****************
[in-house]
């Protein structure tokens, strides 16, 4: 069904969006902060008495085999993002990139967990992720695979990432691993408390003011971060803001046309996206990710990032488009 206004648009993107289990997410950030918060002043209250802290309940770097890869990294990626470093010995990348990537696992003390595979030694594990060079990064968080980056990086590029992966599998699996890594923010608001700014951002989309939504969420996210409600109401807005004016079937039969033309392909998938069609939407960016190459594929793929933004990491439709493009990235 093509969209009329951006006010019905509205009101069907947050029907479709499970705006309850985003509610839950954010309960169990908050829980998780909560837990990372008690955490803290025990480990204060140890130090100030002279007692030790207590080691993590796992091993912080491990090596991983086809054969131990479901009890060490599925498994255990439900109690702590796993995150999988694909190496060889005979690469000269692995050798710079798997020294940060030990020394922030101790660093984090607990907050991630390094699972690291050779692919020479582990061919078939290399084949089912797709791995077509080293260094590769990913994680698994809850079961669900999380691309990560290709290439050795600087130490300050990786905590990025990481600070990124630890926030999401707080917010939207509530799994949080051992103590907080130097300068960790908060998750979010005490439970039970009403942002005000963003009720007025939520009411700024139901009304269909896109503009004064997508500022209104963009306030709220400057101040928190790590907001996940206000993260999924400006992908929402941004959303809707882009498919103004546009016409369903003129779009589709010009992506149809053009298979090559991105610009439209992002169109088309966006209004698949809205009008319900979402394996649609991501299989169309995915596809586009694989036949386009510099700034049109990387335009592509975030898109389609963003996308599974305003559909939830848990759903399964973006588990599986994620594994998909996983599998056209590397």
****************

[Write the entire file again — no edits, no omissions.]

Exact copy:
[in-house]
């Protein structure tokens, strides 16, 4: 069904969006902060008495085999993002990139967990992720695979990432691993408390003011971060803001046309996206990710990032488009 206004648009993107289990997410950030918060002043209250802290309940770097890869990294990626470093010995990348990537696992003390595979030694594990060079990064968080980056990086590029992966599998699996890594923010608001700014951002989309939504969420996210409600109401807005004016079937039969033309392909998938069609939407960016190459594929793929933004990491439709493009990235 093509969209009329951006006010019905509205009101069907947050029907479709499970705006309850985003509610839950954010309960169990908050829980998780909560837990990372008690955490803290025990480990204060140890130090100030002279007692030790207590080691993590796992091993912080491990090596991983086809054969131990479901009890060490599925498994255990439900109690702590796993995150999988694909190496060889005979690469000269692995050798710079798997020294940060030990020394922030101790660093984090607990907050991630390094699972690291050779692919020479582990061919078939290399084949089912797709791995077509080293260094590769990913994680698994809850079961669900999380691309990560290709290439050795600087130490300050990786905590990025990481600070990124630890926030999401707080917010939207509530799994949080051992103590907080130097300068960790908060998750979010005490439970039970009403942002005000963003009720007025939520009411700024139901009304269909896109503009004064997508500022209104963009306030709220400057101040928190790590907001996940206000993260999924400006992908929402941004959303809707882009498919103004546009016409369903003129779009589709010009992506149809053009298979090559991105610009439209992002169109088309966006209004698949809205009008319900979402394996649609991501299989169309995915596809586009694989036949386009510099700034049109990387335009592509975030898109389609963003996308599974305003559909939830848990759903399964973006588990599986994620594994998909996983599998056209590397």